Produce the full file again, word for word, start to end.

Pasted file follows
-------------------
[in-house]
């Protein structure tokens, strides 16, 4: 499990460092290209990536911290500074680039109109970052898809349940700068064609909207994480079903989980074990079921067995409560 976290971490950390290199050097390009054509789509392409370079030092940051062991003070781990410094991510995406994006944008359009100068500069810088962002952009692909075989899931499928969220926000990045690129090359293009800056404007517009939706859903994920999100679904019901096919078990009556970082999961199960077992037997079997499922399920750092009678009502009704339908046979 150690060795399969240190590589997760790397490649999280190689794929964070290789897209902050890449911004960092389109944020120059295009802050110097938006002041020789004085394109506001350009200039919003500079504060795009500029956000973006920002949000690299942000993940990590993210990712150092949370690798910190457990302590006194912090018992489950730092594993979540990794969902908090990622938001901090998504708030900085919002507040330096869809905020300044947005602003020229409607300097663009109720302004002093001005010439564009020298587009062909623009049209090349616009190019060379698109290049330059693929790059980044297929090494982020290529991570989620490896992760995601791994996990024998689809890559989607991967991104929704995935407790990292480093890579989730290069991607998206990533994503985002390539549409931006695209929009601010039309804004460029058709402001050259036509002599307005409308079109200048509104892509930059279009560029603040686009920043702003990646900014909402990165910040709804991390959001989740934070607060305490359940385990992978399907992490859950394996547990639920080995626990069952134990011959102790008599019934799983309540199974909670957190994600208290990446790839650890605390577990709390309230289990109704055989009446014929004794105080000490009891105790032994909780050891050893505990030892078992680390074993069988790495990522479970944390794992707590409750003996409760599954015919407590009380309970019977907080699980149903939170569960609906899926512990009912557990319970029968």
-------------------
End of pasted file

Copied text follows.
[in-house]
């Protein structure tokens, strides 16, 4: 499990460092290209990536911290500074680039109109970052898809349940700068064609909207994480079903989980074990079921067995409560 976290971490950390290199050097390009054509789509392409370079030092940051062991003070781990410094991510995406994006944008359009100068500069810088962002952009692909075989899931499928969220926000990045690129090359293009800056404007517009939706859903994920999100679904019901096919078990009556970082999961199960077992037997079997499922399920750092009678009502009704339908046979 150690060795399969240190590589997760790397490649999280190689794929964070290789897209902050890449911004960092389109944020120059295009802050110097938006002041020789004085394109506001350009200039919003500079504060795009500029956000973006920002949000690299942000993940990590993210990712150092949370690798910190457990302590006194912090018992489950730092594993979540990794969902908090990622938001901090998504708030900085919002507040330096869809905020300044947005602003020229409607300097663009109720302004002093001005010439564009020298587009062909623009049209090349616009190019060379698109290049330059693929790059980044297929090494982020290529991570989620490896992760995601791994996990024998689809890559989607991967991104929704995935407790990292480093890579989730290069991607998206990533994503985002390539549409931006695209929009601010039309804004460029058709402001050259036509002599307005409308079109200048509104892509930059279009560029603040686009920043702003990646900014909402990165910040709804991390959001989740934070607060305490359940385990992978399907992490859950394996547990639920080995626990069952134990011959102790008599019934799983309540199974909670957190994600208290990446790839650890605390577990709390309230289990109704055989009446014929004794105080000490009891105790032994909780050891050893505990030892078992680390074993069988790495990522479970944390794992707590409750003996409760599954015919407590009380309970019977907080699980149903939170569960609906899926512990009912557990319970029968």